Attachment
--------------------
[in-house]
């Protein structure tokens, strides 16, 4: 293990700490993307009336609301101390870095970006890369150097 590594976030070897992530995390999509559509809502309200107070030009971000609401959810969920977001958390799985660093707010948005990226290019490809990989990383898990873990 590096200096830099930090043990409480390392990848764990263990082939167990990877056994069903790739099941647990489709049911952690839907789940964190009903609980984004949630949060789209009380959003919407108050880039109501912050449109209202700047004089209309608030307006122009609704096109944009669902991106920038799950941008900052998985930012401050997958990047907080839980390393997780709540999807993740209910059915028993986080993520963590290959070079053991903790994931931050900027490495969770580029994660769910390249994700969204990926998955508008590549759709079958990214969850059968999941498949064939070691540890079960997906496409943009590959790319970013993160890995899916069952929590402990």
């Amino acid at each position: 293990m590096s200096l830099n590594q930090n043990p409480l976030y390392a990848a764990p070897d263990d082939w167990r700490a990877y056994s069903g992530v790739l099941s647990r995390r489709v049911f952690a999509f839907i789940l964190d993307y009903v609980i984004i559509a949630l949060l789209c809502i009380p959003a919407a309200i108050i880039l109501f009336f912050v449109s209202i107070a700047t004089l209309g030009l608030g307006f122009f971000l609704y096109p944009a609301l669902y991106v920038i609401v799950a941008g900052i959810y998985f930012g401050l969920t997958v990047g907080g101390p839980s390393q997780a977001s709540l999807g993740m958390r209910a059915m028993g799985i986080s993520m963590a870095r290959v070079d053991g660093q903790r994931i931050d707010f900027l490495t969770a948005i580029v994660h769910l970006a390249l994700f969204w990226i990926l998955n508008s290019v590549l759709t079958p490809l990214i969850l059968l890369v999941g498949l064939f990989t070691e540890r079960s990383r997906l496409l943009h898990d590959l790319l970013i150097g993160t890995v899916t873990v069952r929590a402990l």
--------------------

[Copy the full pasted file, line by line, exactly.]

[in-house]
């Protein structure tokens, strides 16, 4: 293990700490993307009336609301101390870095970006890369150097 590594976030070897992530995390999509559509809502309200107070030009971000609401959810969920977001958390799985660093707010948005990226290019490809990989990383898990873990 590096200096830099930090043990409480390392990848764990263990082939167990990877056994069903790739099941647990489709049911952690839907789940964190009903609980984004949630949060789209009380959003919407108050880039109501912050449109209202700047004089209309608030307006122009609704096109944009669902991106920038799950941008900052998985930012401050997958990047907080839980390393997780709540999807993740209910059915028993986080993520963590290959070079053991903790994931931050900027490495969770580029994660769910390249994700969204990926998955508008590549759709079958990214969850059968999941498949064939070691540890079960997906496409943009590959790319970013993160890995899916069952929590402990």
């Amino acid at each position: 293990m590096s200096l830099n590594q930090n043990p409480l976030y390392a990848a764990p070897d263990d082939w167990r700490a990877y056994s069903g992530v790739l099941s647990r995390r489709v049911f952690a999509f839907i789940l964190d993307y009903v609980i984004i559509a949630l949060l789209c809502i009380p959003a919407a309200i108050i880039l109501f009336f912050v449109s209202i107070a700047t004089l209309g030009l608030g307006f122009f971000l609704y096109p944009a609301l669902y991106v920038i609401v799950a941008g900052i959810y998985f930012g401050l969920t997958v990047g907080g101390p839980s390393q997780a977001s709540l999807g993740m958390r209910a059915m028993g799985i986080s993520m963590a870095r290959v070079d053991g660093q903790r994931i931050d707010f900027l490495t969770a948005i580029v994660h769910l970006a390249l994700f969204w990226i990926l998955n508008s290019v590549l759709t079958p490809l990214i969850l059968l890369v999941g498949l064939f990989t070691e540890r079960s990383r997906l496409l943009h898990d590959l790319l970013i150097g993160t890995v899916t873990v069952r929590a402990l």